You Still Get Ugly Labels (Even from Other Gay People)
One misconception about being a young gay person is that you have to "come out" all at once, and then after that you're just openly gay to the world. But it's not like that -- you have to come out, again and again, to every person you meet. And there is nowhere you can go to be completely safe from an ugly reaction.
Since straight is the default, people will never stop assuming the wrong thing about my sex life, so I'm constantly faced with two options: Ignore it and pretend to be something I'm not, or politely correct them and risk completely derailing the conversation (or, in extreme cases, getting assaulted). And I make this choice all the time. Every new class. Every new job. When I meet friends of co-workers. Or people at church. People I used to know at another school. Siblings' friends and their (heterosexual) boyfriends and girlfriends. Cousins' friends. People at weddings, who inevitably want to know when I'll be getting married and who this nice lady I'm with is. In any given mixed social situation, I'm constantly double-checking the gender of my pronouns and then scanning listeners for accepting faces or sudden disgust.
And then comes the judgment. You'd be amazed at how often I've answered questions like, "How did you know you were gay?" and "Have you ever, y'know ... done it?" (with finger quotes). Then there are the constant offers of potential heterosexual "test" partners -- because nothing says acceptance like invasive personal questions and the uncomfortable "date" setups by the well-meaning listener. And if you think the gay community is a nice respite from this, well, here's the thing ...
Coming out publicly is a great way to break free from a box that has dictated what behavior is "acceptable" since birth. But as soon as you join the gay community, they're immediately like, "Here's your new box!" It might be a snappy shade of purple and have sharp sequins, but it's still a goddamn box. Let me out.
For example, my local lesbian community seems to have its own set of demands: that you be mildly androgynous, socially progressive, politically liberal, etc. A scientifically minded Zionist with a nasty sarcastic streak and a gaming habit wasn't exactly welcome. Plus, I'm expected to keep up with the changing terminology: In college, I belonged to something called the LGBTA. Now it's called the Queer Alliance, and that pisses me off, because when I grew up "queer" was a nasty slur.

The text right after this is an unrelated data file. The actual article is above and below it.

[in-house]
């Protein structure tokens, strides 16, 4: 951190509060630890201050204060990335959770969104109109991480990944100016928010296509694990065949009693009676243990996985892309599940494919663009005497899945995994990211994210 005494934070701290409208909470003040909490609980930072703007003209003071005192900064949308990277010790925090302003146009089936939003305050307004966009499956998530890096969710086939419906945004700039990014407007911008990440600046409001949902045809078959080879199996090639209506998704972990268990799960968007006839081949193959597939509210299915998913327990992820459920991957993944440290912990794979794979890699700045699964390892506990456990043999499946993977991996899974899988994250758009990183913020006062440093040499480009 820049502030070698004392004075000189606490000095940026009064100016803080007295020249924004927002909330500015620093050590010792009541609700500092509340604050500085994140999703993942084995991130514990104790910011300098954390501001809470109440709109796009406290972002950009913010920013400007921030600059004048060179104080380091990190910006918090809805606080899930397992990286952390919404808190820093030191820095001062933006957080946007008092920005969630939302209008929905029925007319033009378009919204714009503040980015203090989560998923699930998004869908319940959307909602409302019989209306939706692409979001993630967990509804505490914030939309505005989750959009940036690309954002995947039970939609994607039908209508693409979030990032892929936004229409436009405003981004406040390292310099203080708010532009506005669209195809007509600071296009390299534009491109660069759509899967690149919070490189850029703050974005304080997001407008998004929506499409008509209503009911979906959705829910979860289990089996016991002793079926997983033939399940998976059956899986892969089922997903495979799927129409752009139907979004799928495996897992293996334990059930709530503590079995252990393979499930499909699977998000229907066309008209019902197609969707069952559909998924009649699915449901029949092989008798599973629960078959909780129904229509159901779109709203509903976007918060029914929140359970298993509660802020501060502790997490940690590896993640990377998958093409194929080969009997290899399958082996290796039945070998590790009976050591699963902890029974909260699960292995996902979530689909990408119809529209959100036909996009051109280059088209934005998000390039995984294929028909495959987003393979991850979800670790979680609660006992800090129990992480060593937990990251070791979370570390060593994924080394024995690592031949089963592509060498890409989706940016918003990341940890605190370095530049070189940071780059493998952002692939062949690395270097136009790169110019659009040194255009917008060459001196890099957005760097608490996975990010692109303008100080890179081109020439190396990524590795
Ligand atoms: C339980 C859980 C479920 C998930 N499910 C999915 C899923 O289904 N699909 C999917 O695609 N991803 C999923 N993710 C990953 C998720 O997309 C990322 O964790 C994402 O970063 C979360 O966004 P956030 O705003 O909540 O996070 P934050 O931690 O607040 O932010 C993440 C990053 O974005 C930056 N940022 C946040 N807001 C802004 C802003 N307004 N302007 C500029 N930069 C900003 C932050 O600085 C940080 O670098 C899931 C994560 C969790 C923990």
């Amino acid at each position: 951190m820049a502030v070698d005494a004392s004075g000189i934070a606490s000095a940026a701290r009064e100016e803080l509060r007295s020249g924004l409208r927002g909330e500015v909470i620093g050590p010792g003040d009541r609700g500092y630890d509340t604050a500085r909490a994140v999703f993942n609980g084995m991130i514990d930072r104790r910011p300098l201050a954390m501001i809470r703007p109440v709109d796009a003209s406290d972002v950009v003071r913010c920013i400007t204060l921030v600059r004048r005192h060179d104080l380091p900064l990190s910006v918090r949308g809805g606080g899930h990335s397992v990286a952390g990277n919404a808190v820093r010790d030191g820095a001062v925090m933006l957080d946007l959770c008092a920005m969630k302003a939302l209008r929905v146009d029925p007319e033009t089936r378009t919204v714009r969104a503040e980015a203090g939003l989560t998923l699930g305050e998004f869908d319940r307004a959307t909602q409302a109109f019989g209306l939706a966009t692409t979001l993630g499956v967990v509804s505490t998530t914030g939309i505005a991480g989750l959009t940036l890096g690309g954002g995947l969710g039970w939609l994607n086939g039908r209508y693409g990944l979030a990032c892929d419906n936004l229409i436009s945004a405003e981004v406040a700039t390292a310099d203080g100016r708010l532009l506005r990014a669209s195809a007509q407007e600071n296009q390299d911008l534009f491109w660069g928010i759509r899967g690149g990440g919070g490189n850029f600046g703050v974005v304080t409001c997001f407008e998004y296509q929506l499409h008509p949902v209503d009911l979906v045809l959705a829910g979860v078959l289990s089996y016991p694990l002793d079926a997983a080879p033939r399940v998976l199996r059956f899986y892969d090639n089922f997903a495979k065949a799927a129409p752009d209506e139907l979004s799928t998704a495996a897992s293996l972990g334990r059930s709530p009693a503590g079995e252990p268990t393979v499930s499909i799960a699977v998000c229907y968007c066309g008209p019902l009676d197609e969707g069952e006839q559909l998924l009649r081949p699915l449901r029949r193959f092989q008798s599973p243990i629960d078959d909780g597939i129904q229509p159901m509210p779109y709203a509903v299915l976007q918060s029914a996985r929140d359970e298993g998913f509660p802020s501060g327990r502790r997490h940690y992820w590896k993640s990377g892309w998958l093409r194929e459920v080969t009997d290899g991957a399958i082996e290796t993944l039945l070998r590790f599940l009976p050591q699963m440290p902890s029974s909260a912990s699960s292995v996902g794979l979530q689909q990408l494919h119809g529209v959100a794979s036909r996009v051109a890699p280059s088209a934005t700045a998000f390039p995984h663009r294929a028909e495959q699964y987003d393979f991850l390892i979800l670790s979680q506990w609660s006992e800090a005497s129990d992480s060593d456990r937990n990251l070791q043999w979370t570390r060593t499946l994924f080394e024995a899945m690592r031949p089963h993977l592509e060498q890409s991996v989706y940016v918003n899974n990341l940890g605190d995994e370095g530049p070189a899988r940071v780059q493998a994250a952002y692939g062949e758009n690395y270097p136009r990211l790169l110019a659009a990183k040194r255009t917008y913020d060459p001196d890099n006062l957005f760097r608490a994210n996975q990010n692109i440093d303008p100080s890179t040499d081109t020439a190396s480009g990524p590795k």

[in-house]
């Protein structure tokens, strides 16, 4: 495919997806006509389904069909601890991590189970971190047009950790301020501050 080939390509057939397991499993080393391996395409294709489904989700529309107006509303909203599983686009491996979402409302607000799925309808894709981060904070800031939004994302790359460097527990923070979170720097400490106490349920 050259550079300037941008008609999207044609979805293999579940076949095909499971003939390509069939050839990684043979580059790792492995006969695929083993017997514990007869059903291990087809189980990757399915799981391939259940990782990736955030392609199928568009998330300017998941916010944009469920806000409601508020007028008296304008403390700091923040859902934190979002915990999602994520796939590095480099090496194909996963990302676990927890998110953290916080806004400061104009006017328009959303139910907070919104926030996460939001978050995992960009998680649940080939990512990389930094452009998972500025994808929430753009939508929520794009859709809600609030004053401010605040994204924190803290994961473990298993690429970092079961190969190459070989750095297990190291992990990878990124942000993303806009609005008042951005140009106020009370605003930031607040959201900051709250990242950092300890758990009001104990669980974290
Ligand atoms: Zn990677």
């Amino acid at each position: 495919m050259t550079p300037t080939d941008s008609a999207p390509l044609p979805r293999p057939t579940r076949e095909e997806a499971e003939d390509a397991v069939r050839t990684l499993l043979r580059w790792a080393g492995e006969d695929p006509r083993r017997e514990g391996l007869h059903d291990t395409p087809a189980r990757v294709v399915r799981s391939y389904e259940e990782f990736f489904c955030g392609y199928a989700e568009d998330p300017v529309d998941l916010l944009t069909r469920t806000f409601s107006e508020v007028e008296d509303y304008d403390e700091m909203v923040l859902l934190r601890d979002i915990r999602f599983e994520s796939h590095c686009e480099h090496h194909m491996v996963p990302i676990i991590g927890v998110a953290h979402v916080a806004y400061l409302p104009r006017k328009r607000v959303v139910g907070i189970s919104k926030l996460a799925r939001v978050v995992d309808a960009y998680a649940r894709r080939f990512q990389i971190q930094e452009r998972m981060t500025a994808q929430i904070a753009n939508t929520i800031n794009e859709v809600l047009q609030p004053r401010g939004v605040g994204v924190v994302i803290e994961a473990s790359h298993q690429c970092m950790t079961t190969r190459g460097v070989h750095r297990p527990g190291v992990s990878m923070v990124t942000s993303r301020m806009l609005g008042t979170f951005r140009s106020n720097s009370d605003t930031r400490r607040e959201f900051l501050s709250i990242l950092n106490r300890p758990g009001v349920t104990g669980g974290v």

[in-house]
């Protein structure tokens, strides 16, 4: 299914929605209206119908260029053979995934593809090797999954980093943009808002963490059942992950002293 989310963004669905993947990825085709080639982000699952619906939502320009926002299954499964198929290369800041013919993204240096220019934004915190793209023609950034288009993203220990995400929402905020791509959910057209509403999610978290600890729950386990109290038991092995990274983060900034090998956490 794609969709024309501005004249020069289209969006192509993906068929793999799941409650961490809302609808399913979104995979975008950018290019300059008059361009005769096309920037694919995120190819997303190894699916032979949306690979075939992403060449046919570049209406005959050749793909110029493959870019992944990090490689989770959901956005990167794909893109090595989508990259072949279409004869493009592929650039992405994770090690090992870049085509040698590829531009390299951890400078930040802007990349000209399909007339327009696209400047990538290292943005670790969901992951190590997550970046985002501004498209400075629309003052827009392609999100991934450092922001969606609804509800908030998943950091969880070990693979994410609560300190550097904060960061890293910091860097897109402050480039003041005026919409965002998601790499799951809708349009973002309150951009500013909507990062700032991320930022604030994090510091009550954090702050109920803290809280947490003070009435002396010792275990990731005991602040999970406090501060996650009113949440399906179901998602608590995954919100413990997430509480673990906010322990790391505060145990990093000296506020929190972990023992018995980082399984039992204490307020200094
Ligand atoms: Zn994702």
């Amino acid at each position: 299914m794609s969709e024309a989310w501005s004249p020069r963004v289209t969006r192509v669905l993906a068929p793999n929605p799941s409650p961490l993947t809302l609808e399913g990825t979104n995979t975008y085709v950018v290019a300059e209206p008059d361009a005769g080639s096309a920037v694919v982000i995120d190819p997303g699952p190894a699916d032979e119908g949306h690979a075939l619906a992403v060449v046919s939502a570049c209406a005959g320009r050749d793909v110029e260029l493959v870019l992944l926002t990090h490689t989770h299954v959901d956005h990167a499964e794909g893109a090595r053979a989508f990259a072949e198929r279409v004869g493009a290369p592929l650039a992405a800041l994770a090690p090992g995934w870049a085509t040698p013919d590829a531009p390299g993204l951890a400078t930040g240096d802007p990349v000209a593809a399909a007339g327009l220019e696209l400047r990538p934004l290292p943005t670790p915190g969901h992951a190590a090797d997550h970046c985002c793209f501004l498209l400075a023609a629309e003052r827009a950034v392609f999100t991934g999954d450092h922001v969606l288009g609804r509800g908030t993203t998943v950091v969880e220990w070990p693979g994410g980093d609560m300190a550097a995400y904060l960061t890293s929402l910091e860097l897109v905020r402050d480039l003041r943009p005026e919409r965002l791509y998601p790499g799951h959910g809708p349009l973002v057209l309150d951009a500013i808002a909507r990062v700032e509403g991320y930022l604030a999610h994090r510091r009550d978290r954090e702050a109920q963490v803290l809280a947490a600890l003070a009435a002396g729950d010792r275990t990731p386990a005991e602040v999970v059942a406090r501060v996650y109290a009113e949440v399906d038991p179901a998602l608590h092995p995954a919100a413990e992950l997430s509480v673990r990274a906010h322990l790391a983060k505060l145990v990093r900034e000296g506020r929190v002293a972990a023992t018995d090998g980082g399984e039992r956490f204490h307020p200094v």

Even worse, if you're happy to be bisexual, you can plan on being rejected by just about everyone. In a community where the "gold star lesbian" (a woman who has never so much as awkwardly kissed a guy) is seen as ideal, someone who finds penis and vagina equally appealing might as well give up on getting either (except from men who consider you the Fountain of Threesomes). The fact that bisexuals can "pass" for straight by dating the opposite sex creates resentment, and even the allegedly progressive show Glee dismissed bisexuality as not really being a thing.
Just to be clear, if you happen to be a stereotypical gay person, the community can be fantastic. But if you're not, the lack of acceptance hurts even more. The point here isn't that gay people are a bunch of judgmental assholes; the point is that a lot of the stress and anxiety from the oppression we all suffer gets directed inward in the form of bullying our most vulnerable community members. But again, I feel weird -- almost like a traitor -- just for pointing this out, because ...
We're Still Scared to Admit We Have Problems
Given all the discrimination against homosexuals, it makes sense for the community to assemble like a Roman Legion and lock together their rainbow-forged shields against the attacking bigots. Which is good, because like a Roman Legion, we're up against people who actually literally want us dead. But on the other hand, all of this focus on unification has forced us to ignore some major problems in our community for fear of exposing a weak spot to the other side.
For example, while straight culture has been pushing to adopt a more flexible definition of beauty that extends beyond the "clinically dead" section of the BMI, gay male culture has not: The public image of the gay man is still a perfectly sculpted slab of muscle-cake, which of course leads to an overabundance of eating disorders, drug addiction, and steroid abuse. But we're terrified to bring those things up because they point to mental unwellness -- and anti-gay-rights activists will shit themselves with excitement at the chance to use this as evidence that we're all messed up in the head.
Then there's sexual assault. A lot of people still have trouble believing that it's even possible for a woman to rape someone. Clarifying the reality invites comparisons to an evil, predatory lesbian, but ignoring it is doing nothing to battle the epidemic of gay people being assaulted. I have personal experience with woman-on-woman rape, and I can say flat-out that lesbians have no clue what to do with the concept. After all, it's a massive mental shift to go from "women's-only spaces as a lesbian utopia" to "women's-only spaces as potential hunting grounds for rapists." So victims like me are invisible to professionals used to handling male-on-female rape, and shunned by a community that will accuse us of destroying their glorious vision with our inconvenient victimhood.
And then there's the continuing nightmare of AIDS. Opponents of homosexuality characterize gay men as fabulous plague rats, which is a stereotype the gay community has had to battle tirelessly since AIDS hit the scene, forcing the community to all but ignore the batshit epidemic of STDs among young gay men for fear of agreeing with the bigots. Many newly minted gay boys believe treatments for HIV make the disease something akin to chronic jock itch instead of a virus that can kill everyone it infects. This leads to an at best lackadaisical use of protection, and since the gay community itself stigmatizes HIV/AIDS, things are even harder for HIV positive young men: They're being shunned from every direction.
Again, things are much, much better than they used to be. But the worst thing we can do is assume the fight is over. If it looks like that from the outside, well, that's the problem.
We'd like to thank Patrick Hopkins for contributing to this article. Lily Marx has a terrible twitter account and can be reached at firstname.lastname@example.org. JF Sargent is a columnist and dick-joke journalist for Cracked, and you can contact him if you wanna punch the world with knowledge.